Elon Musk's SpaceX sending ISS a new 'hand'

The next resupply mission to the orbiting research station will include a robot paw for the biggest arm to ever come out of Canada.

Eric Mack
Eric Mack Contributing Editor
Contributing editor Eric Mack covers space, science, climate change and all things futuristic. His encrypted email for tips is ericcmack@protonmail.com.
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The most recent commercial resupply mission to the International Space Station blasts off aboard a SpaceX Falcon 9 rocket in April.


SpaceX is set to send something up to the International Space Station next week that will help the ISS get a better grip on things.

Elon Musk's rocket company is scheduled next Friday to blast one of its used Falcon 9 boosters and Dragon capsules towards the orbiting station. The Dragon will be filled with all kinds of cargo, including supplies for the crew, science experiments and a new "hand" for Canadarm2.

The Canadian Space Agency's robotic arm has a Latching End Effector (LEE) on each end that together function like hands to grapple payloads and visiting spacecraft. One LEE failed last year and so next week's commercial resupply mission, referred to by NASA as CRS-15, will include a replacement.

These robotic mitts also allow Canadarm2 to "walk" on its hands to different locations on the outside of the ISS. It's kind of like a futuristic, microgravity circus routine, but in slow motion.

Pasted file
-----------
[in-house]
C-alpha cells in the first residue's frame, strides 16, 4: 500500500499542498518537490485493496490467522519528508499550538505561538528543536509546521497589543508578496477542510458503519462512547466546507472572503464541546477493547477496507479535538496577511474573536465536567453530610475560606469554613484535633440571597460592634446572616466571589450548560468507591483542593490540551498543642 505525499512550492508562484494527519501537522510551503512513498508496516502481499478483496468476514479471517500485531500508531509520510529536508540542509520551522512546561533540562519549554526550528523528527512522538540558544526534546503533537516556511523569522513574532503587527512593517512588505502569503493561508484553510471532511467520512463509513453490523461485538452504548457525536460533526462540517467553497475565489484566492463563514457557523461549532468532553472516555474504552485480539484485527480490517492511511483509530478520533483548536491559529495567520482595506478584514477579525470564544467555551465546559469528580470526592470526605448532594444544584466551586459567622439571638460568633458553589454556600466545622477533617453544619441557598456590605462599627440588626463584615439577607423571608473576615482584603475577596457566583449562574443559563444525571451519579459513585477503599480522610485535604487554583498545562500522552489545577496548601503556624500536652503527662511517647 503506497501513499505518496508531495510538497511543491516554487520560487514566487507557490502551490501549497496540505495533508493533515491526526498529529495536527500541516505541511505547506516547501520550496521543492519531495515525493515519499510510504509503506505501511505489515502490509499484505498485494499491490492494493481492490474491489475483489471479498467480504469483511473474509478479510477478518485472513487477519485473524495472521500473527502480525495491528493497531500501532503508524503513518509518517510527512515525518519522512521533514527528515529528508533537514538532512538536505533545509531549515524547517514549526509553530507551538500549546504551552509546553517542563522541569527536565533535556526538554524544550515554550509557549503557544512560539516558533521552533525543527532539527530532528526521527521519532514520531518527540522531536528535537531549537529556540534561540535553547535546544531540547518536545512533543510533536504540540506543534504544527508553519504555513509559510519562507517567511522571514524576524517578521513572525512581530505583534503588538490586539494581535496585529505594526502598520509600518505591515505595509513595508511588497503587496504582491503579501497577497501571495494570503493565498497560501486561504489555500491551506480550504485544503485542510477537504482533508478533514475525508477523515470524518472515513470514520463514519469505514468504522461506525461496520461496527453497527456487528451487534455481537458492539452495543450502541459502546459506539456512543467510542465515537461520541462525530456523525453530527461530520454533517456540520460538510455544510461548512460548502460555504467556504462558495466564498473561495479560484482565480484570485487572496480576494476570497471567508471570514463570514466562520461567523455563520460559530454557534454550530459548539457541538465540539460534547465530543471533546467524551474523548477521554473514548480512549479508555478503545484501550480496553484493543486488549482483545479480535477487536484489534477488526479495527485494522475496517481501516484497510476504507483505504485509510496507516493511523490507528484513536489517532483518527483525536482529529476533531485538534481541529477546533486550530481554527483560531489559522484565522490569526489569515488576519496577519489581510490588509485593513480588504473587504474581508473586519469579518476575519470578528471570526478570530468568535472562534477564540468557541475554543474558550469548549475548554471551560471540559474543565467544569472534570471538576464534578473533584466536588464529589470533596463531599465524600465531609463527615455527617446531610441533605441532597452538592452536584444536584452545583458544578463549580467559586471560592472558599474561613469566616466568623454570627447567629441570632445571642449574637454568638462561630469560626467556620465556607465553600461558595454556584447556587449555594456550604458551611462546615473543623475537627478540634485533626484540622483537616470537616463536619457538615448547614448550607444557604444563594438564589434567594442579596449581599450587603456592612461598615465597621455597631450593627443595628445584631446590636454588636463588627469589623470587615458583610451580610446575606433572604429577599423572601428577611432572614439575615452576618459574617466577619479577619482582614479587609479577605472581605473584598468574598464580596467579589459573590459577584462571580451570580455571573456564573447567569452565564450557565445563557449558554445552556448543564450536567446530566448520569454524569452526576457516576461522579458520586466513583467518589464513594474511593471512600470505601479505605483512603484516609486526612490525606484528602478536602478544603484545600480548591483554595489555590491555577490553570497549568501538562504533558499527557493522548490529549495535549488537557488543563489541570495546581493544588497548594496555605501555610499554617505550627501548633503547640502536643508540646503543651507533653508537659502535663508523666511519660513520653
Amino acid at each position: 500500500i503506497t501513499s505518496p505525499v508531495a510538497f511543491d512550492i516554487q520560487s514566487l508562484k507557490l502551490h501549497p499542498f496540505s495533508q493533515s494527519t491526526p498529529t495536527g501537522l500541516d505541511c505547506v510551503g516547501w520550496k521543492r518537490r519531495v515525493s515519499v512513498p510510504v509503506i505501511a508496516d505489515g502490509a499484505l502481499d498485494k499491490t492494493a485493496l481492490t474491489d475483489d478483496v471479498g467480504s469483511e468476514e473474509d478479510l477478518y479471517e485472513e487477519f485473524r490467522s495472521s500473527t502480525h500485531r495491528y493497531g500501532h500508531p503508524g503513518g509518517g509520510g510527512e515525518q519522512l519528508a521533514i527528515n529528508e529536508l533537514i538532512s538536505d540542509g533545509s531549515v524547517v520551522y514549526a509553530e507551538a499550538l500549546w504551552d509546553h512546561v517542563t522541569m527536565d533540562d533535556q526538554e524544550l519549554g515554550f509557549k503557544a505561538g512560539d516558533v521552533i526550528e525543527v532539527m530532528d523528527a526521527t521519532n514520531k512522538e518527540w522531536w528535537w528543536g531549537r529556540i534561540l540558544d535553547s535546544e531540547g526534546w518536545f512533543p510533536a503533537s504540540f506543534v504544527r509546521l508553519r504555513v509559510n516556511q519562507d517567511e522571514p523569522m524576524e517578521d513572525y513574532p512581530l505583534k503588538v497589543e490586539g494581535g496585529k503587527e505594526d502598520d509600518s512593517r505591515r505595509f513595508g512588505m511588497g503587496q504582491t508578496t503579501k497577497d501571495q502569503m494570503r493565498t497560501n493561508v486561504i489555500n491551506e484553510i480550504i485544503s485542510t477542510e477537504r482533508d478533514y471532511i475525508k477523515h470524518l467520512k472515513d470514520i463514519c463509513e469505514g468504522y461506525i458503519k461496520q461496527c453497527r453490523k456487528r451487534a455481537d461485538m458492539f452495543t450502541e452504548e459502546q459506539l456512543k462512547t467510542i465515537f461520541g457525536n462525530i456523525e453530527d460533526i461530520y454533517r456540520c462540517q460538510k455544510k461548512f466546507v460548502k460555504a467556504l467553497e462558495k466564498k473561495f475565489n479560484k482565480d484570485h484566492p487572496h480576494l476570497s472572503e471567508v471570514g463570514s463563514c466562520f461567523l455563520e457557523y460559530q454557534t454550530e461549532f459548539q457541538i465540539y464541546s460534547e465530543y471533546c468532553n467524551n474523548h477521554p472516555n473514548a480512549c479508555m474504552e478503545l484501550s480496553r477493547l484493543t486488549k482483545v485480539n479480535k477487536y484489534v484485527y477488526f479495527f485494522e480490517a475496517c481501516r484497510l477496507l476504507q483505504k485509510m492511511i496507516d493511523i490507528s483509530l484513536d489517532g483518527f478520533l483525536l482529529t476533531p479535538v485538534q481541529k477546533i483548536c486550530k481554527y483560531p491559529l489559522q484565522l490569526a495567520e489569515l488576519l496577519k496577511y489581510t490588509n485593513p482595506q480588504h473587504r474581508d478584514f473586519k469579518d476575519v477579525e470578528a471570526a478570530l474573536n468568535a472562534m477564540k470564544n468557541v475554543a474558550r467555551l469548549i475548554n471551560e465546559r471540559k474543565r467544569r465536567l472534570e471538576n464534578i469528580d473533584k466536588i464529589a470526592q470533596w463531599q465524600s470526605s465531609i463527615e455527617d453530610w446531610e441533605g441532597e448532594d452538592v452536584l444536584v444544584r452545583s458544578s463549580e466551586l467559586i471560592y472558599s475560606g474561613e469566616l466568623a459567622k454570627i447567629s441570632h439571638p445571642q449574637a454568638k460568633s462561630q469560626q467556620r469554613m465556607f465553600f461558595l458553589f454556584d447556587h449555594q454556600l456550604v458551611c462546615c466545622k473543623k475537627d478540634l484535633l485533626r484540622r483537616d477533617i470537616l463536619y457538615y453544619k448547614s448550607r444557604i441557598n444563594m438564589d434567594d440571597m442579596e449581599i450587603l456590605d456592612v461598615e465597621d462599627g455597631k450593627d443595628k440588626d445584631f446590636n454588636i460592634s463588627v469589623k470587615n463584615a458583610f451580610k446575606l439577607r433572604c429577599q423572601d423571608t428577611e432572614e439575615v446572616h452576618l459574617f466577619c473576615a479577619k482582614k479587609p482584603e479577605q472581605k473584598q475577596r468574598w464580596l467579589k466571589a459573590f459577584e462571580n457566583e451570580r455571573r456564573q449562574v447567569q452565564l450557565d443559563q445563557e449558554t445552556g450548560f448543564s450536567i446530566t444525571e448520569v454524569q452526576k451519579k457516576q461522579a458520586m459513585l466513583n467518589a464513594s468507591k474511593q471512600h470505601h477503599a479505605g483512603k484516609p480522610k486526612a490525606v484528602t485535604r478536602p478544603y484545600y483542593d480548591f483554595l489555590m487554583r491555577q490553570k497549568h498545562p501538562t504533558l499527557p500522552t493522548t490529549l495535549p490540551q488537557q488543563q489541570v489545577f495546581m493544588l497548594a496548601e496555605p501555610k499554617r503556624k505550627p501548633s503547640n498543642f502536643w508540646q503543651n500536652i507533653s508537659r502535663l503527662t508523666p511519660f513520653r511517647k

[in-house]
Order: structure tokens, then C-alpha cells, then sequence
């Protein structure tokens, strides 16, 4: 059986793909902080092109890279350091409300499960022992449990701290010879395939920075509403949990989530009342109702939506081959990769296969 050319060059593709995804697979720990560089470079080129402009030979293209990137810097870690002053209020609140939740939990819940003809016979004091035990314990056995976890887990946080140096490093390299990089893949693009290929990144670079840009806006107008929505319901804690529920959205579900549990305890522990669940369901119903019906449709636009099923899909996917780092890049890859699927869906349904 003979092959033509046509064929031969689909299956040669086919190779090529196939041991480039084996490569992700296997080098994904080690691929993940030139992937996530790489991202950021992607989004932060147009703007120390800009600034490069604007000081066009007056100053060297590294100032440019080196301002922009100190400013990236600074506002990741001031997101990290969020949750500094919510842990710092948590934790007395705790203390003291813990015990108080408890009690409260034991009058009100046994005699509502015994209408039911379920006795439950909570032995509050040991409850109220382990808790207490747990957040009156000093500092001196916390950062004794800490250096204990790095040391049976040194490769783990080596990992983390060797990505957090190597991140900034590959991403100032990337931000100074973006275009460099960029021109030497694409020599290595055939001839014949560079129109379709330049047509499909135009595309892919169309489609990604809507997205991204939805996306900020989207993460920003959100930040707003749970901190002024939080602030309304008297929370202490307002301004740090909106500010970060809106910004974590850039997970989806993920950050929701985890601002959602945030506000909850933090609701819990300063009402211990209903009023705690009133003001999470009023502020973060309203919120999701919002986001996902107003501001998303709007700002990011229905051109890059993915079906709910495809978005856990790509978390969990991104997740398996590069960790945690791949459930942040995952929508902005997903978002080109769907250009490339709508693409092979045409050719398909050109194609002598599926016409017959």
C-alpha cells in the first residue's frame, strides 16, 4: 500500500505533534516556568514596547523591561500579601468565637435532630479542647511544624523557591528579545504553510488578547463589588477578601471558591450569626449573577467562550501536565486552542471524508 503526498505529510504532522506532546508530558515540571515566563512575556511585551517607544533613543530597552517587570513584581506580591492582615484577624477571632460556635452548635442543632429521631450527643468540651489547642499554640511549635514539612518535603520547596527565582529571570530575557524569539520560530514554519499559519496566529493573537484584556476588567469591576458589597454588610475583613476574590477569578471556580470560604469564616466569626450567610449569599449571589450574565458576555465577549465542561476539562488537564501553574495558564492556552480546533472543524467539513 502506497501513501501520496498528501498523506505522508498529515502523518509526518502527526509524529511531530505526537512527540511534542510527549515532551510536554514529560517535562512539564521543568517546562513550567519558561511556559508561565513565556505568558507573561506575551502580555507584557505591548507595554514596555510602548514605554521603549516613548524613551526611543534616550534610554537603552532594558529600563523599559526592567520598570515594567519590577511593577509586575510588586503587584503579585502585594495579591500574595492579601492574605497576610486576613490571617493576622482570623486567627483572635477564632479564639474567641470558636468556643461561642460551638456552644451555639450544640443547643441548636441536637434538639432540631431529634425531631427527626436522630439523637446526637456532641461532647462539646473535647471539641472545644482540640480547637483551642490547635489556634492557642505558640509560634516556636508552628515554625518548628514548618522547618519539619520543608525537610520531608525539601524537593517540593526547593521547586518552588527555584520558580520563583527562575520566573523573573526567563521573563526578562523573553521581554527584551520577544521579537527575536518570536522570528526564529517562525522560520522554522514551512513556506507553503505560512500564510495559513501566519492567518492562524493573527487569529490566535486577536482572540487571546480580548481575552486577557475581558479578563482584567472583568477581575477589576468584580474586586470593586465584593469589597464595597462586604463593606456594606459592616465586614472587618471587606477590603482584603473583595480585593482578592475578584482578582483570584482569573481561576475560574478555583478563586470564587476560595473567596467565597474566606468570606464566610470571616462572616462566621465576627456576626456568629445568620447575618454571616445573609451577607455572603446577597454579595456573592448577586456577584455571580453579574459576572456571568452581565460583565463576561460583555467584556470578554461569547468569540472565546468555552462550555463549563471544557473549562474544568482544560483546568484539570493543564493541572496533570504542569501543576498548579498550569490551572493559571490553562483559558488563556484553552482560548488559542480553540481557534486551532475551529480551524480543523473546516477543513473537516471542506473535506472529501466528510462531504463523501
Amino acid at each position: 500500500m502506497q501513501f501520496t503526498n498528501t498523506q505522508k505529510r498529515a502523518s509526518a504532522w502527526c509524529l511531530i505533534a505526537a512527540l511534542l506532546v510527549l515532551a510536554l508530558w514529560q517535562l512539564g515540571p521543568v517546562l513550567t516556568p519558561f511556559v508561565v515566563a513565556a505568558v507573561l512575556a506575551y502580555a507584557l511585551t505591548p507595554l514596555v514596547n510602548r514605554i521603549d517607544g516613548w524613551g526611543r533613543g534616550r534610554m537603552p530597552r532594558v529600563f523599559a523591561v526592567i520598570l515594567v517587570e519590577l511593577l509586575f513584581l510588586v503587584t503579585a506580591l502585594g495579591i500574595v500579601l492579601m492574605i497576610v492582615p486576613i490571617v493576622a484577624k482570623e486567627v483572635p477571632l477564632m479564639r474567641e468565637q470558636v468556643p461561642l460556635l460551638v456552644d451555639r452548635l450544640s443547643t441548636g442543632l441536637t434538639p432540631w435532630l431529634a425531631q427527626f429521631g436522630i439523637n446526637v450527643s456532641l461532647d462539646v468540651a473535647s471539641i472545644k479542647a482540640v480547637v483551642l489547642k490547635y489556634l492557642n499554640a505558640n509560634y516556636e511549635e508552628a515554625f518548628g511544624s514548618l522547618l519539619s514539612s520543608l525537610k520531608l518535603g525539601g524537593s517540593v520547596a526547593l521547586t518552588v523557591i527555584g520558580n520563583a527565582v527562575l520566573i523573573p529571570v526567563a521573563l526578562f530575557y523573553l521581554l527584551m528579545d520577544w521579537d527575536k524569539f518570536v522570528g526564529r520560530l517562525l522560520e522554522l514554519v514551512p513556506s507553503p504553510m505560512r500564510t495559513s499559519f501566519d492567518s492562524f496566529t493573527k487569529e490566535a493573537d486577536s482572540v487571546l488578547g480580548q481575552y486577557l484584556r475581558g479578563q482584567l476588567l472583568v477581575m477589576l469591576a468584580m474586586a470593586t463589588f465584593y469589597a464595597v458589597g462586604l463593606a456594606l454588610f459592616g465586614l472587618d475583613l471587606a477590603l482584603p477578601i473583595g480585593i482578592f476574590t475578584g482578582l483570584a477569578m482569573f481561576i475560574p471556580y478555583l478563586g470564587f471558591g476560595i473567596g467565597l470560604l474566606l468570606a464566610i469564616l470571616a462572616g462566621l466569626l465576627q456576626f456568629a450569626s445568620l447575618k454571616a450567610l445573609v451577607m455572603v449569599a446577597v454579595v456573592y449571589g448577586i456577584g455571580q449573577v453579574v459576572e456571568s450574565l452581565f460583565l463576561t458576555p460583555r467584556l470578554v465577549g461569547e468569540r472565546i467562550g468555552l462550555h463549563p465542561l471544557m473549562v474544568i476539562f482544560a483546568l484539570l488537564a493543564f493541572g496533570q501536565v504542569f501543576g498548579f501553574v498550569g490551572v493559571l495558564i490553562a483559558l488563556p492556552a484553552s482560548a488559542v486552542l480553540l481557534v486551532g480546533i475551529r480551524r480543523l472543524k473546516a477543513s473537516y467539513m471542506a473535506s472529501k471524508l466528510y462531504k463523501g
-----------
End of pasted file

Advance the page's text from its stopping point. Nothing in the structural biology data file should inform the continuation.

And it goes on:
Also hitching a ride on the SpaceX Dragon will be experiments designed to study the growth of nanotubes and water stress in plants, among others.

Strange science aboard the International Space Station (pictures)

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Oh, and let's not forget the toy dog representing Lewis and Clark's Newfoundland. It will ride along to celebrate both the 50th anniversary of the National Trails System and NASA's upcoming 60th birthday. That's an appropriately long way for a dog to travel for a photo op with some astronauts. 

The SpaceX Falcon 9 first stage that will boost the also previously used Dragon capsule to orbit will be the same rocket that sent NASA's Transiting Exoplanet Survey Satellite (TESS) to space in April. There's been no word of plans to land the booster again, as SpaceX is using up some of its older rockets. In fact, this may be the final launch before the company switches to sole use of its "Block 5" Falcon 9 supply, which are designed to be flown several times each without refurbishment.

The launch is currently set for Friday, June 29 at 5:41 a.m. ET from Kennedy Space Center in Florida. You can watch live via NASA TV and SpaceX's live webcast. We'll be sure to embed one of those videos for you here as well. 

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